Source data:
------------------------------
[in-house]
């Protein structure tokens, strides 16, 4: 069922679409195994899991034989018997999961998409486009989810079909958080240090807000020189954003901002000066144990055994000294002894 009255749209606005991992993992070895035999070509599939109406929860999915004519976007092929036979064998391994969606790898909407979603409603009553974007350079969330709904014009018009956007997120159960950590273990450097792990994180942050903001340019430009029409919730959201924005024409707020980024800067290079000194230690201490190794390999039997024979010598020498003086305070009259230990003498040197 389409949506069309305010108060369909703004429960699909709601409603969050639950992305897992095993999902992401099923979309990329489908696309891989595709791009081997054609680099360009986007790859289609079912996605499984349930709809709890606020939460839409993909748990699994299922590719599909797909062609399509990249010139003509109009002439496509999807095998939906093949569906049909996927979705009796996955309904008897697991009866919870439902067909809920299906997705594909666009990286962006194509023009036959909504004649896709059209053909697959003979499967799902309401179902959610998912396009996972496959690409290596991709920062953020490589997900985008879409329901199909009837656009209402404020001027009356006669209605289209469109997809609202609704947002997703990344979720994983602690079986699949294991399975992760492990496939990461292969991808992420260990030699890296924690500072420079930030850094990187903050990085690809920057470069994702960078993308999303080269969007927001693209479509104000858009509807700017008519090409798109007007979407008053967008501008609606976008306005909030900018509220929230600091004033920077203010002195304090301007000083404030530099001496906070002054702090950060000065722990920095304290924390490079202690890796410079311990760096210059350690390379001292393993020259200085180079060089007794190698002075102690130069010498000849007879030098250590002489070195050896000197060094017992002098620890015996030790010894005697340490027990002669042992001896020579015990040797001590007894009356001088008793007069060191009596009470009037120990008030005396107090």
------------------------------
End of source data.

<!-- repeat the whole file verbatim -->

[in-house]
């Protein structure tokens, strides 16, 4: 069922679409195994899991034989018997999961998409486009989810079909958080240090807000020189954003901002000066144990055994000294002894 009255749209606005991992993992070895035999070509599939109406929860999915004519976007092929036979064998391994969606790898909407979603409603009553974007350079969330709904014009018009956007997120159960950590273990450097792990994180942050903001340019430009029409919730959201924005024409707020980024800067290079000194230690201490190794390999039997024979010598020498003086305070009259230990003498040197 389409949506069309305010108060369909703004429960699909709601409603969050639950992305897992095993999902992401099923979309990329489908696309891989595709791009081997054609680099360009986007790859289609079912996605499984349930709809709890606020939460839409993909748990699994299922590719599909797909062609399509990249010139003509109009002439496509999807095998939906093949569906049909996927979705009796996955309904008897697991009866919870439902067909809920299906997705594909666009990286962006194509023009036959909504004649896709059209053909697959003979499967799902309401179902959610998912396009996972496959690409290596991709920062953020490589997900985008879409329901199909009837656009209402404020001027009356006669209605289209469109997809609202609704947002997703990344979720994983602690079986699949294991399975992760492990496939990461292969991808992420260990030699890296924690500072420079930030850094990187903050990085690809920057470069994702960078993308999303080269969007927001693209479509104000858009509807700017008519090409798109007007979407008053967008501008609606976008306005909030900018509220929230600091004033920077203010002195304090301007000083404030530099001496906070002054702090950060000065722990920095304290924390490079202690890796410079311990760096210059350690390379001292393993020259200085180079060089007794190698002075102690130069010498000849007879030098250590002489070195050896000197060094017992002098620890015996030790010894005697340490027990002669042992001896020579015990040797001590007894009356001088008793007069060191009596009470009037120990008030005396107090």